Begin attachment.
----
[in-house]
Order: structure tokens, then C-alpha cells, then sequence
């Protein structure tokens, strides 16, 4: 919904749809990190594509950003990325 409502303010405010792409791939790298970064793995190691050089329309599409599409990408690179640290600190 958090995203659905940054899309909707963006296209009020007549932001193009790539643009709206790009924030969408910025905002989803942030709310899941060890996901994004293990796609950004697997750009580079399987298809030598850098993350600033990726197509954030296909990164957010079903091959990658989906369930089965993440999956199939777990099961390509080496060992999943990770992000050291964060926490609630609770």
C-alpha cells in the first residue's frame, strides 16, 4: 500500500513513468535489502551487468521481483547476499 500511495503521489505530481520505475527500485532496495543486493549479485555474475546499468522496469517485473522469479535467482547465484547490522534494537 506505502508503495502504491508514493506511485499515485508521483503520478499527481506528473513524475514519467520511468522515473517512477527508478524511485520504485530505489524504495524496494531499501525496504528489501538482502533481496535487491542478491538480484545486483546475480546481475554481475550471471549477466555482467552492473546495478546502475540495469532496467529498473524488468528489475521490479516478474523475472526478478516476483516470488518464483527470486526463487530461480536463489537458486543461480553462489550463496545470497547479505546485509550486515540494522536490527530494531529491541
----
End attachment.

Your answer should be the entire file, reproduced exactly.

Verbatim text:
[in-house]
Order: structure tokens, then C-alpha cells, then sequence
């Protein structure tokens, strides 16, 4: 919904749809990190594509950003990325 409502303010405010792409791939790298970064793995190691050089329309599409599409990408690179640290600190 958090995203659905940054899309909707963006296209009020007549932001193009790539643009709206790009924030969408910025905002989803942030709310899941060890996901994004293990796609950004697997750009580079399987298809030598850098993350600033990726197509954030296909990164957010079903091959990658989906369930089965993440999956199939777990099961390509080496060992999943990770992000050291964060926490609630609770």
C-alpha cells in the first residue's frame, strides 16, 4: 500500500513513468535489502551487468521481483547476499 500511495503521489505530481520505475527500485532496495543486493549479485555474475546499468522496469517485473522469479535467482547465484547490522534494537 506505502508503495502504491508514493506511485499515485508521483503520478499527481506528473513524475514519467520511468522515473517512477527508478524511485520504485530505489524504495524496494531499501525496504528489501538482502533481496535487491542478491538480484545486483546475480546481475554481475550471471549477466555482467552492473546495478546502475540495469532496467529498473524488468528489475521490479516478474523475472526478478516476483516470488518464483527470486526463487530461480536463489537458486543461480553462489550463496545470497547479505546485509550486515540494522536490527530494531529491541